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Hannibal “Kaiseki” 

Photo Credit: Brooke Palmer/NBC
Photo Credit: Brooke Palmer/NBC

I wasn’t sure how I’d react to seeing Will Graham behind bars. I didn’t know how the show would make Will’s incarceration interesting or compelling. I really should’ve trusted Bryan Fuller and his team. Because even though I hate seeing Will in a mental institution, it’s kind of where he needs to be right now. Everyone (except Will and Hannibal, of course) thinks Will is guilty. Alana knows Will won’t be able to accept his guilt unless he’s able to remember his crimes. Despite the trouble Jack’s in at work, he’s glad Alana questioned his judgement. He thinks it was the right decision and it will help in Will’s defense. 

Will is Frederick’s Most Prized Possession (I Mean Patient)

Will is like the ultimate feather in Frederick’s cap, but Will refuses to talk to him. So he resorts to bugging his cell. He’s able to keep track of all of Will’s visitors and what they talk about. The topic more often than not? Hannibal. Even though Will has no memories of how Hannibal framed him for those murders, he’s convinced Hannibal is truly the guilty party. And after a hypnotherapy session with Alana, Will is able to recover a memory about that human ear. He sees how Hannibal placed a tube down his throat and forced the ear into his stomach. Of course, Jack tells Will his memories mean nothing and won’t help prove anything in court. But they’re important to Will. Even though Jack is tired of hearing it, Will tells Jack he isn’t the intelligent psychopath he’s looking for.

Photo Credit: Brooke Palmer/NBC
Photo Credit: Brooke Palmer/NBC

Hannibal is the New Will Graham

With Will out of commission (at least to Jack), Hannibal is called in. With his help Jack and his team are able to discover some things about the six bodies they find near a dam. They are cast-offs by someone who was looking to make human models. The killer put enough heroin into their systems to kill them and injected them with enough silicon so the bodies could retain their shape and look real. But if these are the cast-offs, who ended up being the actual models? They look up missing persons in the surrounding states, but the pattern doesn’t emerge until Beverly goes to see Will. He sorts in the pictures into a color palette. Despite everything, he’s still got it.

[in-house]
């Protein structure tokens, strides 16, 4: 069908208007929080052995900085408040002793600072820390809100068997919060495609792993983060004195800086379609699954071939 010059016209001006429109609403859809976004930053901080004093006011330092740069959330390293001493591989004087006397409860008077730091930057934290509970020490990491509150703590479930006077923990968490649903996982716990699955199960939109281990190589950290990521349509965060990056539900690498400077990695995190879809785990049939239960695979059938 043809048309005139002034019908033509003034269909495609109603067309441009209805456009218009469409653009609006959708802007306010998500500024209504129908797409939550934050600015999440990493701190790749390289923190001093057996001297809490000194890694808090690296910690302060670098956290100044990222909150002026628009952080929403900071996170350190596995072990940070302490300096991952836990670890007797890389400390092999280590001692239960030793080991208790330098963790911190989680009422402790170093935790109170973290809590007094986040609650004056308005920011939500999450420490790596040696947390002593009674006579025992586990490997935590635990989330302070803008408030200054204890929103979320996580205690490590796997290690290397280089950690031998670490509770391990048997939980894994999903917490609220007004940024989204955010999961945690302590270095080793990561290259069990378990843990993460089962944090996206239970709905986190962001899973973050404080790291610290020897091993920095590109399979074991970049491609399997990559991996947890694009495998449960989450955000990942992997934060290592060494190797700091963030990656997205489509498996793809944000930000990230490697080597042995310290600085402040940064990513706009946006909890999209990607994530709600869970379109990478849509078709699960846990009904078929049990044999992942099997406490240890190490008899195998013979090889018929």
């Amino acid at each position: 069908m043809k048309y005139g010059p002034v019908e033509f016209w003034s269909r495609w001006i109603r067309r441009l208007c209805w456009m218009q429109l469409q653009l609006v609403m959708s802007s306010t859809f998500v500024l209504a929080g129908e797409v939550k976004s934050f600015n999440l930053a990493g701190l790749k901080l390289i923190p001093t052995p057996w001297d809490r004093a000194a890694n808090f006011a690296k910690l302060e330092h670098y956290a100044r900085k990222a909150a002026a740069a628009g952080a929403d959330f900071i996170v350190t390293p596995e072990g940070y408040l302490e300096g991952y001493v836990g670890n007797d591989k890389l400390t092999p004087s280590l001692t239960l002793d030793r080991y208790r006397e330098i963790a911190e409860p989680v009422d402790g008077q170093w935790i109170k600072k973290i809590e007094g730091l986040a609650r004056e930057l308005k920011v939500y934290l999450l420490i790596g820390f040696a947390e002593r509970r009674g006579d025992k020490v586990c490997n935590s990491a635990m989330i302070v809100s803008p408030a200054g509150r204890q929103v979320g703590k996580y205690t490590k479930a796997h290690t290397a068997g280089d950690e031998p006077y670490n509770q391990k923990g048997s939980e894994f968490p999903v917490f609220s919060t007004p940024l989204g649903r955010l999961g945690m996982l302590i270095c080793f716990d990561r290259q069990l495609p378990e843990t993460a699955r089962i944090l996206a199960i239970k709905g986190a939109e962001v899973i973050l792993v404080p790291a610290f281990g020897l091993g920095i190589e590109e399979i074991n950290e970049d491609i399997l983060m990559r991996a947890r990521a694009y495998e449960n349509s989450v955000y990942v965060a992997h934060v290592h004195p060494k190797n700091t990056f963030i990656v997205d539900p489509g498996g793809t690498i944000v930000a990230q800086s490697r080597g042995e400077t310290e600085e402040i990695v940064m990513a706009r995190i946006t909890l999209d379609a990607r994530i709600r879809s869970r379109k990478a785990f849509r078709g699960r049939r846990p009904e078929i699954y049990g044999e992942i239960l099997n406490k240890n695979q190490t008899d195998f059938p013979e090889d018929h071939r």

Photo Credit: Brooke Palmer/NBC
Photo Credit: Brooke Palmer/NBC

Other developments

That opening fight scene. I hope Jack makes it out of Hannibal’s house alive, but that piece of glass to his jugular might prove fatal. I’m really looking forward to watching Jack become suspicious of Hannibal and his motives, especially since he’s so convinced of Hannibal’s innocence in this episode.

Cynthia Nixon‘s investigator asks Alana to recant her report. The FBI wants this entire incident to go away quietly, but that isn’t possible. I like that Alana doesn’t back down and so does Jack, despite what it might do to his career.

Gillian Anderson‘s Dr. Du Maurier continues to fascinate me. I like that she has Hannibal’s number on a lot of things, but not everything. She calls Hannibal obsessed when it comes to Will. He calls himself intrigued. Dr. Du Maurier has no interest in talking to the FBI about Hannibal because she’ll have to lie. They have no idea what he’s capable of. But neither does she.

Jonathan Tucker shows up as an orderly at the mental institution. I had to Tivo back to make sure it was him. I’m really curious to see how this role will develop. Is he a plant? If so, why and by whom? Is he an admirer or Will’s “work?” Is he going to help him somehow? Is it something else entirely? My interest is definitely piqued.

Hannibal airs Fridays at 10/9c on NBC.

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